Ask the time of someone not wearing a watch and they may look at their wrist and say, “it’s freckle past hair.” What they may not know, however, is that skin really can tell time. Scientists have taken a closer look at human skin cells (pictured) and discovered that levels of certain proteins in skin depend on the time of day. For example, one protein called KLF9 (stained green), which strongly represses cell division [when one cell copies its DNA to become two cells], was found to be at its most abundant around midday. By preventing skin cell division when the sun is at its most powerful, it’s possible that KLF9 is helping protect the skin against UV-induced DNA damage. Whatever the reason for daily fluctuations in KLF9 and other skin proteins, they help the clock in the skin keep time with a central regulating clock in the brain.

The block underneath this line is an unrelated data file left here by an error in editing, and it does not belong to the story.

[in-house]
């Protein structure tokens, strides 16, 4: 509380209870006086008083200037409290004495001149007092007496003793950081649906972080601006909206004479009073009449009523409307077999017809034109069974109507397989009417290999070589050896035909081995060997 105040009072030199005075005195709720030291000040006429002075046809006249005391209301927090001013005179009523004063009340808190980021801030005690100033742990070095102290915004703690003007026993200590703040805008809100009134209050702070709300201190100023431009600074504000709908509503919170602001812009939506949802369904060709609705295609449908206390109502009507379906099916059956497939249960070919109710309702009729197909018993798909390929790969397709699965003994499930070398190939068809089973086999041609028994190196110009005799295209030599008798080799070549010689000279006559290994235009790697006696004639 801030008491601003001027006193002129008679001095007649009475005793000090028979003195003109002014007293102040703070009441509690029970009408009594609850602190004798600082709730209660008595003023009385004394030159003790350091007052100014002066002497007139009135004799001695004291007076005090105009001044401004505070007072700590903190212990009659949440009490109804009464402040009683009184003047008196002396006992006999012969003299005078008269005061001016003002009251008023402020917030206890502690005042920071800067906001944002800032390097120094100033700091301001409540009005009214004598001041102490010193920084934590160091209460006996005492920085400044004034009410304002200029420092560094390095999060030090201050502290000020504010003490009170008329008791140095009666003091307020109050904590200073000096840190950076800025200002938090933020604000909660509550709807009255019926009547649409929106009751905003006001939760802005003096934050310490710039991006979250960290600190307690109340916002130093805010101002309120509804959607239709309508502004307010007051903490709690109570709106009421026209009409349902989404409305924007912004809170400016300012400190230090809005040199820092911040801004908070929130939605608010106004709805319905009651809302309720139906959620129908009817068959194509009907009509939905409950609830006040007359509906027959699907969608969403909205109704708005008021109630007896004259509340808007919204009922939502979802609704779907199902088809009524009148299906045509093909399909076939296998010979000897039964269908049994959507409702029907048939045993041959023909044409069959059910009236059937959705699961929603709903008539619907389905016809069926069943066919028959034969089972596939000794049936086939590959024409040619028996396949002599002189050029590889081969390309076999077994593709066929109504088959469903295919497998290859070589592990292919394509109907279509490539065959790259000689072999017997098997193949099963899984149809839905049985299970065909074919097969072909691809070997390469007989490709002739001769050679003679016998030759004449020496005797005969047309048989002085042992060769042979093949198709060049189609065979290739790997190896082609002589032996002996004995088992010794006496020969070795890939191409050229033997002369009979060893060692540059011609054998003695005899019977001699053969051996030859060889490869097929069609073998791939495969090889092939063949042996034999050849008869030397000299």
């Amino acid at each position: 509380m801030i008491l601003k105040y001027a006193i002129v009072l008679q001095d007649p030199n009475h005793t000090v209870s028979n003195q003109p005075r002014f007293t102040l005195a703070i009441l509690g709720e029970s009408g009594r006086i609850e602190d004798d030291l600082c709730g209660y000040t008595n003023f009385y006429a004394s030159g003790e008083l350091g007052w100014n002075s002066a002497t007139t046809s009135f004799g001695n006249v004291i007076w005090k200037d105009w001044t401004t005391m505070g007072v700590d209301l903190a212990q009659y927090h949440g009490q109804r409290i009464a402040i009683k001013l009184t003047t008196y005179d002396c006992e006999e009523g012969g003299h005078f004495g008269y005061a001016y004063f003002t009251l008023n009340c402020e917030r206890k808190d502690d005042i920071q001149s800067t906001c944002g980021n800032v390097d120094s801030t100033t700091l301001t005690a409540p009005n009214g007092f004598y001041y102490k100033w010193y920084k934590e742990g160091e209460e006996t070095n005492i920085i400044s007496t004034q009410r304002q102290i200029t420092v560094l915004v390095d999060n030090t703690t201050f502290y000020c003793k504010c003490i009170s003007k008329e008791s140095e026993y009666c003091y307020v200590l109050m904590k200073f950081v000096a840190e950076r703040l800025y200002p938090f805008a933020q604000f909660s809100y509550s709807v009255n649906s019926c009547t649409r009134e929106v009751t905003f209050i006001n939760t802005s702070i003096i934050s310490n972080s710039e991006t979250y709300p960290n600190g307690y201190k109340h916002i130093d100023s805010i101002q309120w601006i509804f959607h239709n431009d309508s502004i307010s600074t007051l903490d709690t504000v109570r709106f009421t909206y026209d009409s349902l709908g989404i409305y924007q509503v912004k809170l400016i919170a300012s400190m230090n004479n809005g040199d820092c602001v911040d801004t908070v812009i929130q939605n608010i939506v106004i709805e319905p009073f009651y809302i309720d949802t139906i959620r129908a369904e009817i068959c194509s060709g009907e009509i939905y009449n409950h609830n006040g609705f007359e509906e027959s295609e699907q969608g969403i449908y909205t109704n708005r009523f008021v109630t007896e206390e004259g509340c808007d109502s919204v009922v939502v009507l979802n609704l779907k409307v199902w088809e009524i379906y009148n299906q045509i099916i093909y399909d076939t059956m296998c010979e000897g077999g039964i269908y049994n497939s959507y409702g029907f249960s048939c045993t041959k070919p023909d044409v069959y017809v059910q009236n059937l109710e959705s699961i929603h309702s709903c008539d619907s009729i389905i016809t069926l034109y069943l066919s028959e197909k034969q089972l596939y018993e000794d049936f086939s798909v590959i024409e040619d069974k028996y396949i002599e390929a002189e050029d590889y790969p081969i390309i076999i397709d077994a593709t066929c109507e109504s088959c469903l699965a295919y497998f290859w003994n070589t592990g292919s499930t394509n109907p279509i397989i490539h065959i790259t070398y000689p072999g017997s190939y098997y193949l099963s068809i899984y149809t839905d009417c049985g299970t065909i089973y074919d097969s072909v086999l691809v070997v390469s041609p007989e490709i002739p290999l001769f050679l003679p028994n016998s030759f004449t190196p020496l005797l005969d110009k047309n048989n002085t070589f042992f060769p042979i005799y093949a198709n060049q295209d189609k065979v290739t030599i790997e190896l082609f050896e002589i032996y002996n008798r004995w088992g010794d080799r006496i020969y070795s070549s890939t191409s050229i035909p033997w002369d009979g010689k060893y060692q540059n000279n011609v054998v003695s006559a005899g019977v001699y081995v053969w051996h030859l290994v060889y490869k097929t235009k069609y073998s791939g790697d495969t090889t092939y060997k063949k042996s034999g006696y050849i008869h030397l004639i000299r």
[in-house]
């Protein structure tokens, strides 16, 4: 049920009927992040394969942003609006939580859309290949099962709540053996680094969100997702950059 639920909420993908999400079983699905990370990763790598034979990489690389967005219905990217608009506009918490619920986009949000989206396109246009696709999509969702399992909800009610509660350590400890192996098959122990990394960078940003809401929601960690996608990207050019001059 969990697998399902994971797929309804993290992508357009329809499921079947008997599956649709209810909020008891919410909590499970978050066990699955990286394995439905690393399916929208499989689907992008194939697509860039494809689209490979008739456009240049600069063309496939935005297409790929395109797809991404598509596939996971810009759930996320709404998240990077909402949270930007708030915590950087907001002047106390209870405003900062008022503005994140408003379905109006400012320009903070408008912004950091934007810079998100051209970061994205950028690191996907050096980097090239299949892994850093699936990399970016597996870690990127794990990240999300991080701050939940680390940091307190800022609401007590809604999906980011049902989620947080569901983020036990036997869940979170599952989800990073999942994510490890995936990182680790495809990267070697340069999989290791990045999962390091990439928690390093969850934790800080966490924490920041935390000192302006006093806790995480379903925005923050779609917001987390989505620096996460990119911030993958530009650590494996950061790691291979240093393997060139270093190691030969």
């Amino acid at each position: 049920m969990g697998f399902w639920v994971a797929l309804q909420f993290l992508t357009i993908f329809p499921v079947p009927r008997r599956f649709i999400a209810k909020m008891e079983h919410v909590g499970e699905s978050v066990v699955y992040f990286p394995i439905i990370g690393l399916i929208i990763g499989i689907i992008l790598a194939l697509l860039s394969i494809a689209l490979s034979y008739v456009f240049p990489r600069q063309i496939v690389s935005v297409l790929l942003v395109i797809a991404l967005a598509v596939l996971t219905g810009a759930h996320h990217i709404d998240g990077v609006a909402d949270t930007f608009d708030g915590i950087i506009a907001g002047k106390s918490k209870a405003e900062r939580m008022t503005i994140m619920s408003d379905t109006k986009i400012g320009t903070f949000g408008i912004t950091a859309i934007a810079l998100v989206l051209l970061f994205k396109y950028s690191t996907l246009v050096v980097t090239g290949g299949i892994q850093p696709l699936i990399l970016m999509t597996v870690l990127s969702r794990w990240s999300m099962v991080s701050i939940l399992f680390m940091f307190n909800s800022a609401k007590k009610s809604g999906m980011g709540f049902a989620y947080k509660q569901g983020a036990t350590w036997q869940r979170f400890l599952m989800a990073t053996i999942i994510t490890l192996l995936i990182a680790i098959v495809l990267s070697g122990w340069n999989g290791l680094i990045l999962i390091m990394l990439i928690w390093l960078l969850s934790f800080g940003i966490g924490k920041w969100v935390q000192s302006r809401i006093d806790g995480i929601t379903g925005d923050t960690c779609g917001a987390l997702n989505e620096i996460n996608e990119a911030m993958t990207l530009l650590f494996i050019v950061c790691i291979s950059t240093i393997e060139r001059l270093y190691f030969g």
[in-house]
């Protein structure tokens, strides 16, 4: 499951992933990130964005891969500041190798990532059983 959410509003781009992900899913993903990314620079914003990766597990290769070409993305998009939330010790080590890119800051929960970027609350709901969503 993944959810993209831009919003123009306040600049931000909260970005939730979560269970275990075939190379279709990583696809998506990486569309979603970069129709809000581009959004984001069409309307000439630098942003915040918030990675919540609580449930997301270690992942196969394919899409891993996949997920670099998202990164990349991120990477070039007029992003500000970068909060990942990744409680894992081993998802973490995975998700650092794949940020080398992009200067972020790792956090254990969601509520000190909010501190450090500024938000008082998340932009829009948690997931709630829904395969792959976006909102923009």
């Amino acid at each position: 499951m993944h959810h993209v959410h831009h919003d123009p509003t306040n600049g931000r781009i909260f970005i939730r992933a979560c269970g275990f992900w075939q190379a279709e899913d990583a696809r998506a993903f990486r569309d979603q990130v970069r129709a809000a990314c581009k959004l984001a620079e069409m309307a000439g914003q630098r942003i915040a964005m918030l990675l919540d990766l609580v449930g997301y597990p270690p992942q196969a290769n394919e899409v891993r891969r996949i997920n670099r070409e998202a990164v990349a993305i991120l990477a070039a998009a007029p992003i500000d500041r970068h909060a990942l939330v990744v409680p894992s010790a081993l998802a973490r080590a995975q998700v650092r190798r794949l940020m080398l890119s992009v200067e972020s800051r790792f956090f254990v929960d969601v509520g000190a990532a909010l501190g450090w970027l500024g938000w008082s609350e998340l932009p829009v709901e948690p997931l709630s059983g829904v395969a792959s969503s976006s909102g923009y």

BPoD stands for Biomedical Picture of the Day. Managed by the MRC London Institute of Medical Sciences the website aims to engage everyone, young and old, in the wonders of biomedicine. Images are kindly provided for inclusion on this website through the generosity of scientists across the globe.
BPoD is also available in Catalan at www.bpod.cat with translations by the University of Valencia.